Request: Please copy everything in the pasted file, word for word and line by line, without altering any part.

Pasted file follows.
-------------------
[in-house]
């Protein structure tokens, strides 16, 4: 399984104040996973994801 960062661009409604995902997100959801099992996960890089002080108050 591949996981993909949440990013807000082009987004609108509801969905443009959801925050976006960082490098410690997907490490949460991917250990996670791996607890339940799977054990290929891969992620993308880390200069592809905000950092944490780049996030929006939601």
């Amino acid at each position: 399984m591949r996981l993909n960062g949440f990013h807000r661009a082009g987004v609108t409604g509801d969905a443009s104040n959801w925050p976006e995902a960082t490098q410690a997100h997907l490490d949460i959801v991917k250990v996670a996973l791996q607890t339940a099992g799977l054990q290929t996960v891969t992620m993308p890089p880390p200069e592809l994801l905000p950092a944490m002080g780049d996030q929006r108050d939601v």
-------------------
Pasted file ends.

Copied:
[in-house]
């Protein structure tokens, strides 16, 4: 399984104040996973994801 960062661009409604995902997100959801099992996960890089002080108050 591949996981993909949440990013807000082009987004609108509801969905443009959801925050976006960082490098410690997907490490949460991917250990996670791996607890339940799977054990290929891969992620993308880390200069592809905000950092944490780049996030929006939601």
């Amino acid at each position: 399984m591949r996981l993909n960062g949440f990013h807000r661009a082009g987004v609108t409604g509801d969905a443009s104040n959801w925050p976006e995902a960082t490098q410690a997100h997907l490490d949460i959801v991917k250990v996670a996973l791996q607890t339940a099992g799977l054990q290929t996960v891969t992620m993308p890089p880390p200069e592809l994801l905000p950092a944490m002080g780049d996030q929006r108050d939601v």